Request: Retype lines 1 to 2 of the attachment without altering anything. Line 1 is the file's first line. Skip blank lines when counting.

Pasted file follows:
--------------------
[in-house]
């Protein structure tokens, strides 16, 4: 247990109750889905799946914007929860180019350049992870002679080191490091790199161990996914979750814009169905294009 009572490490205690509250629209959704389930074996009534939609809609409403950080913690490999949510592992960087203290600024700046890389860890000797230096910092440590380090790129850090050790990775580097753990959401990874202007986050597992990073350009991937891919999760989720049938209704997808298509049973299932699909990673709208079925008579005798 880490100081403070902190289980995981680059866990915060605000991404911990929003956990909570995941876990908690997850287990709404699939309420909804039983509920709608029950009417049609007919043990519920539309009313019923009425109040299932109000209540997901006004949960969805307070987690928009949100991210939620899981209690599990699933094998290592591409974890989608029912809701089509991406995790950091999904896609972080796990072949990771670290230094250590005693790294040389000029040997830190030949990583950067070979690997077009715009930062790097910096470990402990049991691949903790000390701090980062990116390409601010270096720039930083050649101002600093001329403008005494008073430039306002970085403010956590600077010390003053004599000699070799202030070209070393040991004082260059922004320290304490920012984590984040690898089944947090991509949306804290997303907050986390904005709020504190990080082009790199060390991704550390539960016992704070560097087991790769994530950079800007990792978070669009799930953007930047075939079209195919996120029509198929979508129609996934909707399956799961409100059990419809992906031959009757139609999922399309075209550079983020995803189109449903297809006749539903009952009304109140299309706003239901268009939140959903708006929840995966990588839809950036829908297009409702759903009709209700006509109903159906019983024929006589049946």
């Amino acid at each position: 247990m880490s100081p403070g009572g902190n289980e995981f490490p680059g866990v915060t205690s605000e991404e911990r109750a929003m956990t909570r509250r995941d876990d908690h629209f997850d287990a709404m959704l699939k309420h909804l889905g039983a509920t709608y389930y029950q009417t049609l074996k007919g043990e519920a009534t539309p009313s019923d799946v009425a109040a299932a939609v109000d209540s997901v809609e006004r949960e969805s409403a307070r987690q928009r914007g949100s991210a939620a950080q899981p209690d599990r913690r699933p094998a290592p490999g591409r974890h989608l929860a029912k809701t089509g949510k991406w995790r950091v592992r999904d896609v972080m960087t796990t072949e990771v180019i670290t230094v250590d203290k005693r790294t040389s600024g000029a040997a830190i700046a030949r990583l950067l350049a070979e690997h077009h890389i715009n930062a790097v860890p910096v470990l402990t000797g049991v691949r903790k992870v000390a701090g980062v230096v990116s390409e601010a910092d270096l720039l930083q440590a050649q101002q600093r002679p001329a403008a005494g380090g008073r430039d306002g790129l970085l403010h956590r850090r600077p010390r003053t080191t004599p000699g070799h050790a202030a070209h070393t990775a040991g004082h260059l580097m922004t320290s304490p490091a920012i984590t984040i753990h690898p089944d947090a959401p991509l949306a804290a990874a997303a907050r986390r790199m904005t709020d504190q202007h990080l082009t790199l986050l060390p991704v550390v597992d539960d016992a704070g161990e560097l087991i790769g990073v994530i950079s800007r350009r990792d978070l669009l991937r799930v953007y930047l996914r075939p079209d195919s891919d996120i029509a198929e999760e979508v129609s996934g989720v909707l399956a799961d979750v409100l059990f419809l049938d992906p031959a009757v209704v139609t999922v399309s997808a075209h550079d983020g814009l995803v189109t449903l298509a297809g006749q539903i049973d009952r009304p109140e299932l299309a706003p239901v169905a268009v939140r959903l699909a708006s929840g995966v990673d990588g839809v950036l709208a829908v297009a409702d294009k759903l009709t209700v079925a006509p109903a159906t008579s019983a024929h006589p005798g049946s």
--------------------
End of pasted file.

[in-house]
């Protein structure tokens, strides 16, 4: 247990109750889905799946914007929860180019350049992870002679080191490091790199161990996914979750814009169905294009 009572490490205690509250629209959704389930074996009534939609809609409403950080913690490999949510592992960087203290600024700046890389860890000797230096910092440590380090790129850090050790990775580097753990959401990874202007986050597992990073350009991937891919999760989720049938209704997808298509049973299932699909990673709208079925008579005798 880490100081403070902190289980995981680059866990915060605000991404911990929003956990909570995941876990908690997850287990709404699939309420909804039983509920709608029950009417049609007919043990519920539309009313019923009425109040299932109000209540997901006004949960969805307070987690928009949100991210939620899981209690599990699933094998290592591409974890989608029912809701089509991406995790950091999904896609972080796990072949990771670290230094250590005693790294040389000029040997830190030949990583950067070979690997077009715009930062790097910096470990402990049991691949903790000390701090980062990116390409601010270096720039930083050649101002600093001329403008005494008073430039306002970085403010956590600077010390003053004599000699070799202030070209070393040991004082260059922004320290304490920012984590984040690898089944947090991509949306804290997303907050986390904005709020504190990080082009790199060390991704550390539960016992704070560097087991790769994530950079800007990792978070669009799930953007930047075939079209195919996120029509198929979508129609996934909707399956799961409100059990419809992906031959009757139609999922399309075209550079983020995803189109449903297809006749539903009952009304109140299309706003239901268009939140959903708006929840995966990588839809950036829908297009409702759903009709209700006509109903159906019983024929006589049946």